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Central Texas waterlogged: Heavy rains replace drought danger with flood risk

Central Texas waterlogged: Heavy rains replace drought danger with flood risk

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Heavy rains overnight left Central Texas waterlogged Monday, filling lakes, swelling the Brazos River over Waco’s Riverwalk and leaving some Limestone County residents flooded out of their homes.

And with the ground saturated and more rain predicted, authorities are warning of further flood dangers.

The Brazos River at Waco rose 14 feet to a height of 16.21 feet Monday, racing by at 18,000 cubic feet per second.

While Waco Regional Airport logged only three-quarters of an inch of rain overnight, much of the watershed upstream of Lake Waco got between 2 and 7 inches, causing the North Bosque River to crest with 17,200 cubic feet per second by midmorning Monday.

Lake Waco rose to 2 feet over its authorized level and was making major releases downstream toward the Brazos.

Even heavier rain east of Interstate 35 was causing more serious flooding of the Navasota River and Lake Mexia, which spilled over U.S. Highway 84.

As Lake Mexia rose several feet Monday, Limestone County emergency officials were helping evacuate some of the hundreds of residents who live around the lake.

“We were extremely concerned because of the rain last night,” said Matt Groveton, director of the Limestone County Office of Emergency Management. “The water rose extremely rapidly. . . . With the ground being saturated and the rivers and lakes full, if we receive any more significant rain, it could be a tremendous problem for us.”

Groveton, Limestone County Judge Daniel Burkeen and game warden Trent Marker waded through high water to persuade a reluctant couple to evacuate.

“They were not wanting to leave, which I understand, because they’ve been there a long time,” Marker said. “But if it gets much worse, first responders would have to risk their lives to get in there. . . . Our main goal is making sure that life prevails, because that’s what matters.”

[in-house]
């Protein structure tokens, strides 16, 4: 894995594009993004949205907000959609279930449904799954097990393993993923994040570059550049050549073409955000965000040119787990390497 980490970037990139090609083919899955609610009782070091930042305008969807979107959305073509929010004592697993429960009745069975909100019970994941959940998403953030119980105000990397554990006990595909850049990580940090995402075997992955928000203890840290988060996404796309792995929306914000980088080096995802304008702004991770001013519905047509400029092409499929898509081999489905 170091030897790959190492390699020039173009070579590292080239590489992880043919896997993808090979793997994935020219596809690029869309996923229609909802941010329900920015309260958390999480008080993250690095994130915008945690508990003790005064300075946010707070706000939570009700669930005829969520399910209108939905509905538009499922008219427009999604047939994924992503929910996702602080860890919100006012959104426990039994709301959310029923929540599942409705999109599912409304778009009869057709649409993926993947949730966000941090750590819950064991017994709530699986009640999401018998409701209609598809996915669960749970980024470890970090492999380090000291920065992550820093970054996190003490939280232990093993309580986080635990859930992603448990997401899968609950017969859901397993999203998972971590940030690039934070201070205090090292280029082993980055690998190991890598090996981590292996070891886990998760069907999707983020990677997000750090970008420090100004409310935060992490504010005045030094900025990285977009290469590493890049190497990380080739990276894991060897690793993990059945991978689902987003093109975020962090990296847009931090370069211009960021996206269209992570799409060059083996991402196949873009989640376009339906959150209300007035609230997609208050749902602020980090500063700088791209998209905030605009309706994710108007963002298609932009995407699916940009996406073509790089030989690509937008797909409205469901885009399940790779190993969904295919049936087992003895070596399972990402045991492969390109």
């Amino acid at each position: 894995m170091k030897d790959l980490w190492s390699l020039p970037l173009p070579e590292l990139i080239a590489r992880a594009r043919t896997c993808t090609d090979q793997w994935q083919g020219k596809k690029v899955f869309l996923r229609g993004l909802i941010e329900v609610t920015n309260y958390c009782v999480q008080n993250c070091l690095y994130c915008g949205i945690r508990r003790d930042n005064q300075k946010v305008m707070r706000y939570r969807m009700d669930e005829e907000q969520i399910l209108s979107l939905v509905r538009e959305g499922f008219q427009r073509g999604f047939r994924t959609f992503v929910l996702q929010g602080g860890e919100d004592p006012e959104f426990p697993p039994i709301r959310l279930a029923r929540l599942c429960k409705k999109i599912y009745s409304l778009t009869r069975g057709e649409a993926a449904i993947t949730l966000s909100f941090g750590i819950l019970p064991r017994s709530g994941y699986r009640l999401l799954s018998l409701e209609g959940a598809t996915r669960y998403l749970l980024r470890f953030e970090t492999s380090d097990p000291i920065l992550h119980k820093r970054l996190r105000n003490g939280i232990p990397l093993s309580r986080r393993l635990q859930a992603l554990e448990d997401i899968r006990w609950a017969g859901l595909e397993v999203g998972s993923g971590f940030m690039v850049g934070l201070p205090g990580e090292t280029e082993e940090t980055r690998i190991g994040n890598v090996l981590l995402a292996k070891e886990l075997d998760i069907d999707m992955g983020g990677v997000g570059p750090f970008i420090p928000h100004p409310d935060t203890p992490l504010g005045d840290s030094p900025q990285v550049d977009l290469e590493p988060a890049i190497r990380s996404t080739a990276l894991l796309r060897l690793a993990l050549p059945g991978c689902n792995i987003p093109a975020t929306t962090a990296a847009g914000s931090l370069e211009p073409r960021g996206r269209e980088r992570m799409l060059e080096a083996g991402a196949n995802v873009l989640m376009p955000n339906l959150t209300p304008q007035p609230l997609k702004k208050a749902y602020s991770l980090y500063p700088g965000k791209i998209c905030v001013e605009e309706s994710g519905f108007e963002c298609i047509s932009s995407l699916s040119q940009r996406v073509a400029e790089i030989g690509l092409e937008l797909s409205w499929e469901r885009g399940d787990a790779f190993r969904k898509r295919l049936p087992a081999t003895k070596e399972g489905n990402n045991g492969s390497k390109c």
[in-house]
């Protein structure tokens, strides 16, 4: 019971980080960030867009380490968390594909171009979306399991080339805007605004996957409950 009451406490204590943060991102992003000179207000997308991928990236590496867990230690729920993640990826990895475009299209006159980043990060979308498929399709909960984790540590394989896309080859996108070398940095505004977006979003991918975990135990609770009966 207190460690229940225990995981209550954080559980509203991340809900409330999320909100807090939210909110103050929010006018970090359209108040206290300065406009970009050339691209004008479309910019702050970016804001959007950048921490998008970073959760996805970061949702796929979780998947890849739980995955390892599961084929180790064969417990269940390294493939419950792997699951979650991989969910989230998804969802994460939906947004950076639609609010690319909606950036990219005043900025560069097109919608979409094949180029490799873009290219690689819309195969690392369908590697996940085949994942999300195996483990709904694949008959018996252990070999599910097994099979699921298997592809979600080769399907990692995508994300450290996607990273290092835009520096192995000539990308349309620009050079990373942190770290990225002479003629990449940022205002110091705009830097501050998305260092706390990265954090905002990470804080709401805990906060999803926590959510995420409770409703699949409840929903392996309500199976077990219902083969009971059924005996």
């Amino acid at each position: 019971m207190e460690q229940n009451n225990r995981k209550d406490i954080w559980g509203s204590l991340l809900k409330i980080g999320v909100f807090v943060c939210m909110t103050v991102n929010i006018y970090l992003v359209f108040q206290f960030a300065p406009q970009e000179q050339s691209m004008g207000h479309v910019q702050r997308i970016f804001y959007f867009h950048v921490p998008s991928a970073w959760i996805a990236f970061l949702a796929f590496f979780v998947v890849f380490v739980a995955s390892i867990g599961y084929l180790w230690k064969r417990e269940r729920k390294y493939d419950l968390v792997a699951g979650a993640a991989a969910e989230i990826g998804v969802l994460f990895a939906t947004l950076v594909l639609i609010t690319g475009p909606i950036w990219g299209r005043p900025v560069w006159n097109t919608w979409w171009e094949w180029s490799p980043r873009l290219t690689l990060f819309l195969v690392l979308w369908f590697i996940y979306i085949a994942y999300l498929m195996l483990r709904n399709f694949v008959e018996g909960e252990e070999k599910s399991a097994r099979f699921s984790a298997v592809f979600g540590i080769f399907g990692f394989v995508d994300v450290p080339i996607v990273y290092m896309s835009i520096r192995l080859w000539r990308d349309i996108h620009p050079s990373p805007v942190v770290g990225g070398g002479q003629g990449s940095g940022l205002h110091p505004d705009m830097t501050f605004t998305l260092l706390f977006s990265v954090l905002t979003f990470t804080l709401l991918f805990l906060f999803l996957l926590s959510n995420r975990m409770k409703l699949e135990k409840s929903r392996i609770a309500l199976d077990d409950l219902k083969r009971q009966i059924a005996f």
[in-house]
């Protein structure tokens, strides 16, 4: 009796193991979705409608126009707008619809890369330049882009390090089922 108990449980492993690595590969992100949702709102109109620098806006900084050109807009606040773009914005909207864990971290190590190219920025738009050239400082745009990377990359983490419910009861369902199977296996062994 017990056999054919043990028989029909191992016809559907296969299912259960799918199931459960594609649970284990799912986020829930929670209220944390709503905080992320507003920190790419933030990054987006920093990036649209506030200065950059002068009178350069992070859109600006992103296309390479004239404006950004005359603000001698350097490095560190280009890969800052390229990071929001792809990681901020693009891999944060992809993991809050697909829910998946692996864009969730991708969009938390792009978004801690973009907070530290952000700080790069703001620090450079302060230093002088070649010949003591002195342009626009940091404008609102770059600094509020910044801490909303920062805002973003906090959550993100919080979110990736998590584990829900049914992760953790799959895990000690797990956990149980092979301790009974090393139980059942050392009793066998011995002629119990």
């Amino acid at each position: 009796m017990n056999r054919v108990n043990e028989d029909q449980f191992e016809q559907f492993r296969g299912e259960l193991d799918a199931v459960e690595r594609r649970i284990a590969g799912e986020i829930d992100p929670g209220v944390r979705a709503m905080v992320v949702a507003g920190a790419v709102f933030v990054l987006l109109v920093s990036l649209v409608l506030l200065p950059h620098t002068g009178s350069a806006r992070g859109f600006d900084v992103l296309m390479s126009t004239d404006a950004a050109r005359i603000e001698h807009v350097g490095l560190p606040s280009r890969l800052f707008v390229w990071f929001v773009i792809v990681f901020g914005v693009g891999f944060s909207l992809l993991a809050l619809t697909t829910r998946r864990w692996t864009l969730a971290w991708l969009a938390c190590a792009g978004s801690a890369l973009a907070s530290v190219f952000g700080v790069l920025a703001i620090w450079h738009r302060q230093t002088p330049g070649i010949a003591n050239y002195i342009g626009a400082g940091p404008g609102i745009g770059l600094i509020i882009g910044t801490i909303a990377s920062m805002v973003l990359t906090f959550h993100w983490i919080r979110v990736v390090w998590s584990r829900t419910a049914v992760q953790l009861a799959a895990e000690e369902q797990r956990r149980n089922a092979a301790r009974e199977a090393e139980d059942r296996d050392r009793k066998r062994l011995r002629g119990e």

One of the displaced families was camping in an RV Monday at Fort Parker State Park, which itself was seeing some flooding, Park Ranger Dan Clute said. The park is downstream of Lake Mexia on the Navasota River.

“Some campsites are underwater, but so far we haven’t had any damage,” he said. “The campers are not in any danger. The five sites we have open are high enough that we don’t consider that they’re going to get flooded.”

The flooding in Limestone County came mostly from the upstream watershed around Corsicana, where 10 inches of rain fell overnight, according to the National Weather Service.

The NWS is predicting more storms in the region in the next few days. In Waco, the agency showed a 40 percent chance of rain Monday night and 60 percent Tuesday and Wednesday. A 50 percent chance of rain is predicted for Wednesday night and Thursday, dropping to 30 percent Thursday night.

Much of the Brazos basin has been affected by the recent rains, but the most significant flooding has been around Limestone County, said Brad Brunett, water services manager for Brazos River Authority.

For most of the basin, the recent rain has been a blessing, filling Lake Granbury and bringing Lake Possum Kingdom and Lake Whitney closer to full after several years of drought.

“We’ve had a lot of improvement,” he said. “We’ve gone from being extremely dry to being extremely wet above Granbury and Possum Kingdom.”

The Texas Water Development Board on Monday declared that the statewide drought that began in 2011 was officially over, though 30 percent of the state was still in drought or abnormally dry conditions.

Lake Whitney on Monday stood at nearly 532 feet above sea level, just a foot shy of its authorized level. It has risen 4 feet in the past few days, but the U.S. Army Corps of Engineers is not making flood releases from the lake, lake manager Abraham Phillips said.

He said Lake Aquilla did open its flood gates Monday morning after rising 6.5 feet over its authorized level.

It appeared Monday that the high river levels in Waco were largely the result of releases from Lake Waco and Lake Aquilla, as well as the flow from local streams.

The high levels covered the downtown section of the Brazos Riverwalk on both sides of the river.

City parks Superintendent Burck Tollett said once waters subside, crews will have to clean mud off the Riverwalk, but he does not expect to see lasting damage. In addition, he expects crews will soon be out in a work boat to clear logjams at the Brazos low-water dam south of LaSalle Avenue.

Brunett, the BRA official, said it would take a huge amount of rain upstream for the Brazos to flood Waco, given the flood control capacity of Lake Waco and Lake Whitney.

Even after it reaches its authorized water level, Lake Whitney could rise another 40 feet and hold back 1.3 million acre-feet of water.

Still, Brunett said, localized flooding remains a risk in Waco and anywhere else where the ground is saturated.

“If we were to have a repeat of yesterday, you could easily see flooding in Waco,” he said. “People don’t need to have a false sense of security.”

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A National Weather Service map shows that some of the highest rainfall was around Stephenville and Corsicana.

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